He's not on the same level of prominence, but Jay Sekulow of the American Center for Law and Justice, who I mentioned. He gets a lot of credit or blame, depending on where you're coming from for how case law has changed on issues like separation of church and state. Of the people who you've mentioned, I'd say the one I've always enjoyed the most is Antonin Scalia. My second favorite over the years was Ed Meese, the attorney general under Ronald Reagan.
What are some of the most memorable or important cases during your tenure?
What stands out in my mind is the advent of the whole cyber-world. Cyberspace was a term that started circulating in the public in the early 1990s, and the ACLU had a cyber-liberties task force from the beginning. We advocated for free speech and privacy in that venue the same way we did in others. But it was a struggle. The government was advocating for a second-class First Amendment and constitutional status for the Internet. That was very frightening. Nobody had any idea how it was going to go and I'm very proud that we won, 9-0, in a Supreme Court case called Reno v. ACLU.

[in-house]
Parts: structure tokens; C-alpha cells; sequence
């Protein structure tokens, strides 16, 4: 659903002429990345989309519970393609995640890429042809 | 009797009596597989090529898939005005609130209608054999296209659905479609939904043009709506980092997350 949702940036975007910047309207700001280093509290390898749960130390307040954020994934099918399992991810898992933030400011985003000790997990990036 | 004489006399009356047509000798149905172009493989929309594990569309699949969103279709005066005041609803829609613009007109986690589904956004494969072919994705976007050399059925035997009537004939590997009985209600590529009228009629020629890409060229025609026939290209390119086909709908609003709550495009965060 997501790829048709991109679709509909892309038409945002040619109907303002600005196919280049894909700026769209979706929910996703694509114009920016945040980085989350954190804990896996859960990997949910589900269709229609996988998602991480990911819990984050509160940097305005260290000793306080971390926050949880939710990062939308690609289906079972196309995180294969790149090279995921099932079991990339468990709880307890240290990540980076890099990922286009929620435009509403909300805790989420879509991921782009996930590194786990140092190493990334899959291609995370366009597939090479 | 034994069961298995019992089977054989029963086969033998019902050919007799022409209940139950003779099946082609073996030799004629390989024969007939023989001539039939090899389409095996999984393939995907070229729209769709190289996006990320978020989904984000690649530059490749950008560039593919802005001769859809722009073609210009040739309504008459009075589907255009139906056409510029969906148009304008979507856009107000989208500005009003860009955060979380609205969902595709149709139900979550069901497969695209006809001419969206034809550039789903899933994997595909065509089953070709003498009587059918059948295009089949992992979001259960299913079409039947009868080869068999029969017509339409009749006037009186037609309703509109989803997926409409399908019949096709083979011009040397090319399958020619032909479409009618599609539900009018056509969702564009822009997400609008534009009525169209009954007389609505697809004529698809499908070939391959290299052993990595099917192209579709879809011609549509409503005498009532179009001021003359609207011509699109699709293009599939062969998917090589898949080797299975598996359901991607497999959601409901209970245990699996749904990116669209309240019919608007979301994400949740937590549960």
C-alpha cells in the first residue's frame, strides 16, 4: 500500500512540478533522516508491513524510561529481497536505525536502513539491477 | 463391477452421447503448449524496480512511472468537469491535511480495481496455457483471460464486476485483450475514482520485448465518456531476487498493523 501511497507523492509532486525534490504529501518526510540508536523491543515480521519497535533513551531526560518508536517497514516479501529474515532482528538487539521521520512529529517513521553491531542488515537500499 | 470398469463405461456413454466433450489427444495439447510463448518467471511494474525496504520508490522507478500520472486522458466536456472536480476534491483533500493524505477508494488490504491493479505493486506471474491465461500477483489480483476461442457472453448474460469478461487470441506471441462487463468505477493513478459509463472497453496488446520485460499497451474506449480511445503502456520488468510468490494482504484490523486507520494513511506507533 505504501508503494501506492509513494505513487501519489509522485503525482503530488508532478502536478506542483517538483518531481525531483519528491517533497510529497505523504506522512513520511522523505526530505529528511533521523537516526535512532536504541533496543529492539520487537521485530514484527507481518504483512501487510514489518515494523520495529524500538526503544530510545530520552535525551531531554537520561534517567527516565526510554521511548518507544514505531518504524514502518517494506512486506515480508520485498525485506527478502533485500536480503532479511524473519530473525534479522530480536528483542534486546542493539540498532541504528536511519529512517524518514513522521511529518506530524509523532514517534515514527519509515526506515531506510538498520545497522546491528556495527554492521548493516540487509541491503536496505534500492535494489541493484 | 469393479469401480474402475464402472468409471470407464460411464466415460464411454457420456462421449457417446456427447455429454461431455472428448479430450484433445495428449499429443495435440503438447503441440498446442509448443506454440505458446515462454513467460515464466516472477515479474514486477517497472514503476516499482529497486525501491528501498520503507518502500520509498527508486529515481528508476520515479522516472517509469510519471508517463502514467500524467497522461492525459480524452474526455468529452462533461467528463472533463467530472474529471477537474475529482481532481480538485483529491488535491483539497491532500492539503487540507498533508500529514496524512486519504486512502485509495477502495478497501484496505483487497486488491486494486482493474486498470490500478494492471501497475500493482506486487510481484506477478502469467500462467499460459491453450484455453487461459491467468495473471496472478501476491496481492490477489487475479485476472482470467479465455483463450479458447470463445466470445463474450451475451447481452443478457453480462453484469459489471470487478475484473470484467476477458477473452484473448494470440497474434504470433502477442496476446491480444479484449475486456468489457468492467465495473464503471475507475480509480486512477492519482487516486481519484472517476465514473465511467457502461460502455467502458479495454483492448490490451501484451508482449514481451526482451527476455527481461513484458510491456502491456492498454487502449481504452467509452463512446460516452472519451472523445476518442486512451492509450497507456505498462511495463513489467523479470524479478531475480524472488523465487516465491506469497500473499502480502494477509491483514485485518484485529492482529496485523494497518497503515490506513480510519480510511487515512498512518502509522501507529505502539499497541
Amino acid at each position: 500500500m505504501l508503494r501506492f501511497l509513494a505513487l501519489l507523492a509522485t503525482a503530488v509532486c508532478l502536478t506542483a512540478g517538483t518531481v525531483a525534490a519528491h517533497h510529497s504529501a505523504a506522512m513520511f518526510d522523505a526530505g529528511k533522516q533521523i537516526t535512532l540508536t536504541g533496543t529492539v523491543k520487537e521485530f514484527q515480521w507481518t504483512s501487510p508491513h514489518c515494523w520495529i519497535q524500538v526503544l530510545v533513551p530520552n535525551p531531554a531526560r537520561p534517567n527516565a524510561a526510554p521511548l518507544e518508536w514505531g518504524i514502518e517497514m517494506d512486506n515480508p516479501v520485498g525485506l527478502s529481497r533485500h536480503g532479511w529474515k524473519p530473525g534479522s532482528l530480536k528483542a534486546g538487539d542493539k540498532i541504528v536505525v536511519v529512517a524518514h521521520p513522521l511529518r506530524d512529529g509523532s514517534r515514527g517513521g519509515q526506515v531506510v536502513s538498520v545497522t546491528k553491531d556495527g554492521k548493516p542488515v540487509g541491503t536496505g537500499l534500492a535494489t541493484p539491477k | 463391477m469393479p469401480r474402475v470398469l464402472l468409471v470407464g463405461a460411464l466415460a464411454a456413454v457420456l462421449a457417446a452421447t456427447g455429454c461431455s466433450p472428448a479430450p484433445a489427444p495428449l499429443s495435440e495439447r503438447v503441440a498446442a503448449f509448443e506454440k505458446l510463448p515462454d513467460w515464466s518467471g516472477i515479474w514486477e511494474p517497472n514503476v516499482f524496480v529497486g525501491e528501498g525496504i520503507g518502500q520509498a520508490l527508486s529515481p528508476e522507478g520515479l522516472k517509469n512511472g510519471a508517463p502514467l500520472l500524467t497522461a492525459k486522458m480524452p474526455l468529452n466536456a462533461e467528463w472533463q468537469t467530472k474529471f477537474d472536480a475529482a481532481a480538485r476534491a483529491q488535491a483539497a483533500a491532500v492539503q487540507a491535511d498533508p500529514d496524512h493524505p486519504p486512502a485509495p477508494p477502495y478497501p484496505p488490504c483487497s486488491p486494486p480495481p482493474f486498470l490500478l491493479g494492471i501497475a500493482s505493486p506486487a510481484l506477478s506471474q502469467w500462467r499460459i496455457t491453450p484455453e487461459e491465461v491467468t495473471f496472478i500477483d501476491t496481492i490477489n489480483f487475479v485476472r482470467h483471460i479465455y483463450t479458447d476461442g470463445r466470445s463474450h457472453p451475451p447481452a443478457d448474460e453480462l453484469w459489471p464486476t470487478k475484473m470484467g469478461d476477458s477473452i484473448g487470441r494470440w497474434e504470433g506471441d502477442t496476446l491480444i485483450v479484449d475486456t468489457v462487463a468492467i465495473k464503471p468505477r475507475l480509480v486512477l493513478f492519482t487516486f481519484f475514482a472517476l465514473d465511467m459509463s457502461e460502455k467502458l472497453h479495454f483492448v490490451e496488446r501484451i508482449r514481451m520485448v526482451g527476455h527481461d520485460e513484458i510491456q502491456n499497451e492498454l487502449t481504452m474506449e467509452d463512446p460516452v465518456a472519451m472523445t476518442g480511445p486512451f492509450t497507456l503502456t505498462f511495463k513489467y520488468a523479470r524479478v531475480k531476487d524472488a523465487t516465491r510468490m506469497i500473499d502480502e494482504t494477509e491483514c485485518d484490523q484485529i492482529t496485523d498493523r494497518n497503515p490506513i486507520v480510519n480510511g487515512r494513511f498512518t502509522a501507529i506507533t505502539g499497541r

The other major cluster of cases and initiatives are post-9/11 issues. We immediately started what has been our mantra since then: safe and free. We knew this would be seen as an inevitable trade-off; we'd have to choose [between them], and freedoms would be the sacrificial lamb, so to speak, if we were going to have national security and fight terrorism.
How have the Patriot Act and the emphasis on national security impacted ordinary Americans' lives in ways they don't realize?
People don't realize that the NSA has the power to engage in surveillance of our email and telephone communications without any kind of notice. You're never going to get a search warrant or an after-the-fact notice that your communications have been intercepted. I think people would be really shocked if they understood the dragnet nature of the surveillance. This shroud of secrecy has been thrown over basic government operations, denying people basic information they are entitled to. As we know less and less about our government, they know more and more about us.
How should the next Administration and the next Congress manage the tension between security and civil liberties?